• 2) Jones, S.H., King, M.D., Ward, A.D., Rennie, A.R., Jones, A., Arnold, T.: “Are organic films from atmospheric aerosol and sea water inert to oxidation by ozone at the air-water interface?” Atmospheric. Environment, 161,274-287, 2017, doi: 10.1016/j.atmosenv.2017.04.025
  • 3) S.H.Jones, M.D.King, and A.D. Ward, “Atmospherically relevant core-shell aerosol studied using optical trapping and Mie scattering”, Chemical Communications, 51, p. 4914-4917 doi: 10.1039/C4CC09835H
  • 4) M.D. King, A.R. Rennie, K.C. Thompson, F.N. Fisher, C.C. Dong, R.K. Thomas, C.Pfrang and A.V. Hughes “Oxidation of oleic acid at the air–water interface and its potential effects on cloud critical supersaturations” Physical Chemistry Chemical Physics, 2009, 11, 7699–7707
  • 5) M.D. King, A.R. Rennie, C. Pfrang, A.V. Hughes and K.C. Thompson “Interaction of nitrogen dioxide (NO2) with a monolayer of oleic acid at the air–water interface – A simple proxy for atmospheric aerosol”, Atmospheric Environment 2010, 44(14) 1822-1825. (doi:10.1016/j.atmosenv.2010.01.031)

Key Information

  • This project has been shortlisted for funding by the ARIES NERC DTP and will start on 1st October 2022. The closing date for applications is 23:59 on 12th January 2022.
  • Successful candidates who meet UKRI’s eligibility criteria will be awarded a NERC studentship, which covers fees, stipend (£15,609 p.a. for 2021-22) and research funding. International applicants (EU and non-EU) are eligible for fully-funded UKRI studentships. Please note ARIES funding does not cover visa costs (including immigration health surcharge) or other additional costs associated with relocation to the UK.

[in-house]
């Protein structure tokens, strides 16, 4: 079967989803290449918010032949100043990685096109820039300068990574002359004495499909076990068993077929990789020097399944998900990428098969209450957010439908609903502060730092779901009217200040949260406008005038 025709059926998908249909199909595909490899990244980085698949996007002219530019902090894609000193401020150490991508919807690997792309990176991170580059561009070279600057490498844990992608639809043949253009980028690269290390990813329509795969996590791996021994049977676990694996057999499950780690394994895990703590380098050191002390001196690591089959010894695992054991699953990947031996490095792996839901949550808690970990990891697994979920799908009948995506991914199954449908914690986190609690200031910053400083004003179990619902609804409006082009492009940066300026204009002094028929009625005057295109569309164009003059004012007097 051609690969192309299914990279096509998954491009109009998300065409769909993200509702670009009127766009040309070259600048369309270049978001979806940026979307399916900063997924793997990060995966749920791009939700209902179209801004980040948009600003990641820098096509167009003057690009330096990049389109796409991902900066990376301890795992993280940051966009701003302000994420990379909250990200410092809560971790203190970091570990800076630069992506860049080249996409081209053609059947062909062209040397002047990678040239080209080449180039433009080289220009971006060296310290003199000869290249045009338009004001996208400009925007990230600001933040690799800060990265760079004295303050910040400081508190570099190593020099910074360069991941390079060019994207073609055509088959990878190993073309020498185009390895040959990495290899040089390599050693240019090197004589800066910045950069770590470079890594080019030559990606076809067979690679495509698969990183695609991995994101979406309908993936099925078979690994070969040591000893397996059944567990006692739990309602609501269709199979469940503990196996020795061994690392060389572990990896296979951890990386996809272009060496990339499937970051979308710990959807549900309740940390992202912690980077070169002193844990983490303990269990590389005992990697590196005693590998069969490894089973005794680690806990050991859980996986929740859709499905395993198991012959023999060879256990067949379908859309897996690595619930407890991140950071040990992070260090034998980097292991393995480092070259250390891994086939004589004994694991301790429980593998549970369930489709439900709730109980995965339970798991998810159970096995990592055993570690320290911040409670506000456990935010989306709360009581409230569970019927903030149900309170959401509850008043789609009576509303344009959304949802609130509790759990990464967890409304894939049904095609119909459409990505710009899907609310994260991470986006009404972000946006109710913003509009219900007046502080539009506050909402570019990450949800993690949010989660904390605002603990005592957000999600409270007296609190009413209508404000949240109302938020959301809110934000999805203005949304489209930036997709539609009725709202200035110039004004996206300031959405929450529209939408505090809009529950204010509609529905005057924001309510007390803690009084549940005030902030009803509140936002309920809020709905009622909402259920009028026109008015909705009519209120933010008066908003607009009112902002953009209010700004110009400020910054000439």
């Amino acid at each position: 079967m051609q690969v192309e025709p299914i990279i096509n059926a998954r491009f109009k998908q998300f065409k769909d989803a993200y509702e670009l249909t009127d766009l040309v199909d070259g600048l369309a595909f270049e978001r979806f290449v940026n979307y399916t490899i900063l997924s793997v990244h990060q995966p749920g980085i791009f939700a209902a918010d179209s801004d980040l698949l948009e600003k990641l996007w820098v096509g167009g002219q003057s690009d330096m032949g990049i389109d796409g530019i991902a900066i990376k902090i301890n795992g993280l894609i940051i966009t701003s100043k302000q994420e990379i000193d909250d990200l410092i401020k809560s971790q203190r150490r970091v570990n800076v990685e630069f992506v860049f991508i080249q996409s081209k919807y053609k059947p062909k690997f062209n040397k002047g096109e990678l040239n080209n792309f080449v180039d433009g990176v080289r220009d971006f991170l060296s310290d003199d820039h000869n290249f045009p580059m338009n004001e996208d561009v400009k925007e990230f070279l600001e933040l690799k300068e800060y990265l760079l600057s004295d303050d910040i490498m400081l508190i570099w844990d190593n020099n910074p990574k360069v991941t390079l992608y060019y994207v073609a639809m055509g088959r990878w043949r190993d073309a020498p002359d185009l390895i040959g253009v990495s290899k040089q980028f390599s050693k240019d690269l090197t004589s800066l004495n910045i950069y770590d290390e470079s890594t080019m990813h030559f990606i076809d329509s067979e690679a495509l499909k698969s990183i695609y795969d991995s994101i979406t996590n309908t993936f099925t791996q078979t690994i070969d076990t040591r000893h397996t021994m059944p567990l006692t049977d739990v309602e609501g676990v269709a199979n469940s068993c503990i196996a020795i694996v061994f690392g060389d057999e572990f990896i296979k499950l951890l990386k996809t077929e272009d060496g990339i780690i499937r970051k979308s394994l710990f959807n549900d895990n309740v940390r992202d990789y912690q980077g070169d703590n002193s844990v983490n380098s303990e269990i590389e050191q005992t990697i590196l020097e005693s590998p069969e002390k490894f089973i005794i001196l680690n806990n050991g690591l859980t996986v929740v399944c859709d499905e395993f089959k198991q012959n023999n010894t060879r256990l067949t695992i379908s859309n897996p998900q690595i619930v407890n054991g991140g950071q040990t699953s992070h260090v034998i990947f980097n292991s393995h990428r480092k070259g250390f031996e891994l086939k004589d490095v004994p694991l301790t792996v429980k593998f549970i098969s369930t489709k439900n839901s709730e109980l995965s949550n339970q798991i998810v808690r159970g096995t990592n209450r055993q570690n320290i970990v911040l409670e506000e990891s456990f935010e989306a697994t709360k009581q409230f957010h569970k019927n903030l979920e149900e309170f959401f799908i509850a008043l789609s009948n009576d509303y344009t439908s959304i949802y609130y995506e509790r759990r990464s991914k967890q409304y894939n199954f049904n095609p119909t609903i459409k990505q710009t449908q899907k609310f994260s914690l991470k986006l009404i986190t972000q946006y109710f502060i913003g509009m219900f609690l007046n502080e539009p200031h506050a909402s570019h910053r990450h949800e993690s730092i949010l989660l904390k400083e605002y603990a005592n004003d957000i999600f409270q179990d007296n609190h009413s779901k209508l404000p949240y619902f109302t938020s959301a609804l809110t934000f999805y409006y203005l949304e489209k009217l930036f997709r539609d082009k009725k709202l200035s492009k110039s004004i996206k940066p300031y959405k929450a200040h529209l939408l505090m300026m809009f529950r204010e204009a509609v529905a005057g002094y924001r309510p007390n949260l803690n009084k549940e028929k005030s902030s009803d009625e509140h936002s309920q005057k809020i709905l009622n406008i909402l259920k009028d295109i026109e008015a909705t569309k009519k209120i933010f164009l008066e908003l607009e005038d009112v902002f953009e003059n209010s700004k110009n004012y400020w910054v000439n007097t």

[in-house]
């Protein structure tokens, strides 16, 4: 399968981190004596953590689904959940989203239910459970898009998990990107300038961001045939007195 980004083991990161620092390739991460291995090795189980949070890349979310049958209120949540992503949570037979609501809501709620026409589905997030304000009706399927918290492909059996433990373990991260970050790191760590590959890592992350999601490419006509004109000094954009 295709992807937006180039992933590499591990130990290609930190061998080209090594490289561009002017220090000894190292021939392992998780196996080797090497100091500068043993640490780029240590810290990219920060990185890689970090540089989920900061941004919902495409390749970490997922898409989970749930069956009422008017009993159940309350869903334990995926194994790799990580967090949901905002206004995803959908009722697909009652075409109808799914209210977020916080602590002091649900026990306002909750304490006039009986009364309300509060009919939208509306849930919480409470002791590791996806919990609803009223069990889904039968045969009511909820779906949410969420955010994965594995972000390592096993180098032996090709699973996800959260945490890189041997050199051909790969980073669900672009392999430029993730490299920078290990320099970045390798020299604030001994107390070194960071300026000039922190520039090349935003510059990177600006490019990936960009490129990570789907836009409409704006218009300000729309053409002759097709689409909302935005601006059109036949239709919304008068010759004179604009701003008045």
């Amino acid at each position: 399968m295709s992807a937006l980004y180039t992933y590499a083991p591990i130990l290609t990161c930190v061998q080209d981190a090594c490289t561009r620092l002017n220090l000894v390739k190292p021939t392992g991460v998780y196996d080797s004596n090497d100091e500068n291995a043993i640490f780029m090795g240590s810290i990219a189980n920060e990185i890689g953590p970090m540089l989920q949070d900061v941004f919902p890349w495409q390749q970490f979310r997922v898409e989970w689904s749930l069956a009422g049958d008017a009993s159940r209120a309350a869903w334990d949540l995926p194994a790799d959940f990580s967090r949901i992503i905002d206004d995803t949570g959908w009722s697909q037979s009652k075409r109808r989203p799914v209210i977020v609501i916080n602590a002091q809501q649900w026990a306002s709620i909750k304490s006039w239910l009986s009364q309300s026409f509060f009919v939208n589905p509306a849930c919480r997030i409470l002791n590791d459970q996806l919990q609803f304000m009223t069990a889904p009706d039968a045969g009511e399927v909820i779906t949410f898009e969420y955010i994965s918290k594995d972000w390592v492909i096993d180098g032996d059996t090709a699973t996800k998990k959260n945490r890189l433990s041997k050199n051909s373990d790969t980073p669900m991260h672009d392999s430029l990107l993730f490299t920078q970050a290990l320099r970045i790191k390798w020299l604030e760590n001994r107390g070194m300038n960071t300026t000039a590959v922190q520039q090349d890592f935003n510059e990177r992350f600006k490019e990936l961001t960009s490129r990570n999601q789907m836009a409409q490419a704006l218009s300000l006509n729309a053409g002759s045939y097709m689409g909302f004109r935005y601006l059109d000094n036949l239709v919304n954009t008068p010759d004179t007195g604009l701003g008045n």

• ARIES students benefit from bespoke graduate training and ARIES provides £2,500 to every student for access to external training, travel and conferences. Excellent applicants from quantitative disciplines with limited experience in environmental sciences may be considered for an additional 3-month stipend to take advanced-level courses in the subject area.
  • ARIES is committed to equality, diversity, widening participation and inclusion in all areas of its operation. We encourage enquiries and applications from all sections of the community regardless of gender, ethnicity, disability, age, sexual orientation and transgender status. Academic qualifications are considered alongside non-academic experience, and our recruitment process considers potential with the same weighting as past experience.
  • All ARIES studentships may be undertaken on a part-time or full-time basis, visa requirements notwithstanding
  • For further information, please contact the supervisor. To apply for this Studentship click on the “Apply now” link below.
  • ARIES is required by our funders to collect Equality and Diversity Information from all of our applicants. The information you provide will be used solely for monitoring and statistical purposes; it will remain confidential, and will be stored on the UEA sharepoint server. Data will not be shared with those involved in making decisions on the award of Studentships, and will have no influence on the success of your application. It will only be shared outside of this group in an anonymised and aggregated form. You will be ask to complete the form by the University to which you apply.

Applications are open

Apply now